The underlying problem thus goes beyond the current year. It brings to light one of the most serious failures of successive British administrations over the last two decades. It centres on a policy buzz phrase of the noughties: “community cohesion”. This phrase brings a deeper issue into play that wasn’t a concern for Mill: asking how on earth British society might meaningfully cohere, which is being asked again now that a conflict thousands of miles away is proving so divisive.
After the 7/7 bombings, the shock of having homegrown jihadis meant that serious attempts were taken by the Blair, Brown and Cameron governments to tackle what was seen as a root pathology. Their basic presupposition seems quaintly antiquated now: that people of different cultures, religions and ethnicities in the UK need to be signed up to a set of basic commitments that all can share. Otherwise, radically different commitments will collide headlong with each other, we were told, and there’ll be a litany of 7/7s in the decades to come.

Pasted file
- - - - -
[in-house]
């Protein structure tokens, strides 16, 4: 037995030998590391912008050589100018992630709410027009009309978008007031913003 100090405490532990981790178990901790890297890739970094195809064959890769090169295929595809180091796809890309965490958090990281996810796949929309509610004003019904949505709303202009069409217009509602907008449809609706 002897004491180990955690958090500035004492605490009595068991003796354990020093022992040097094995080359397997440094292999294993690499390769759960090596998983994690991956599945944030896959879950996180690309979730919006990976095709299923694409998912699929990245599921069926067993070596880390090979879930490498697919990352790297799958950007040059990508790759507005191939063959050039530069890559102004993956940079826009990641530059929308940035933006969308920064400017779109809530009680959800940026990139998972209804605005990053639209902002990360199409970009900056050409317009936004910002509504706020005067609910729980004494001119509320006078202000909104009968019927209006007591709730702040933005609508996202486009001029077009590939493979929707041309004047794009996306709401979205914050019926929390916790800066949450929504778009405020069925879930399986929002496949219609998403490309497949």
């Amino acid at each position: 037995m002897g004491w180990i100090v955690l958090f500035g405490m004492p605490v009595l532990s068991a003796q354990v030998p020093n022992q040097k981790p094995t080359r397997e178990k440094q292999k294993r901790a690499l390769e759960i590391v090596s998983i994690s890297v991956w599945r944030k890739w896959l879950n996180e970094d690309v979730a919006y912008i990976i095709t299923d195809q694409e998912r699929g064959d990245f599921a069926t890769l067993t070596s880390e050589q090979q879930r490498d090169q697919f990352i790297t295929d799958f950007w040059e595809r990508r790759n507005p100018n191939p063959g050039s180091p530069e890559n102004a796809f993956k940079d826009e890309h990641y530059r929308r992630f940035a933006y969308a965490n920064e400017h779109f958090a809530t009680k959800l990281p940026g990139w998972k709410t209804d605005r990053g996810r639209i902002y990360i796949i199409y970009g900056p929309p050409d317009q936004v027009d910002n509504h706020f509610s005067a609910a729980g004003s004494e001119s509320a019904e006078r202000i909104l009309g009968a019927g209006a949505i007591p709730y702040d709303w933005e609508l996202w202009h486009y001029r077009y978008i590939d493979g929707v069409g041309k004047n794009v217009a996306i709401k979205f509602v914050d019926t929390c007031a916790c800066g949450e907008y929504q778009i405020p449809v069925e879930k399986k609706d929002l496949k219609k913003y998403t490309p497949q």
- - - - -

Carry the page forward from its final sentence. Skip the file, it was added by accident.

The phrase “community cohesion” was already around in July 2005, having entered the lexicon after the Oldham Riots of 2001. It was noted that Oldham included communities that were living “parallel lives” — segregated particularly by housing and education. Initially, community cohesion meant just that there is “common vision and a sense of belonging for all communities”. After 7/7, however, the scope was broadened to include basic expectations of citizenship, with the newly founded Commission on Integration and Cohesion highlighting a requirement for there to be “a strong sense of an individual’s local rights and responsibilities”.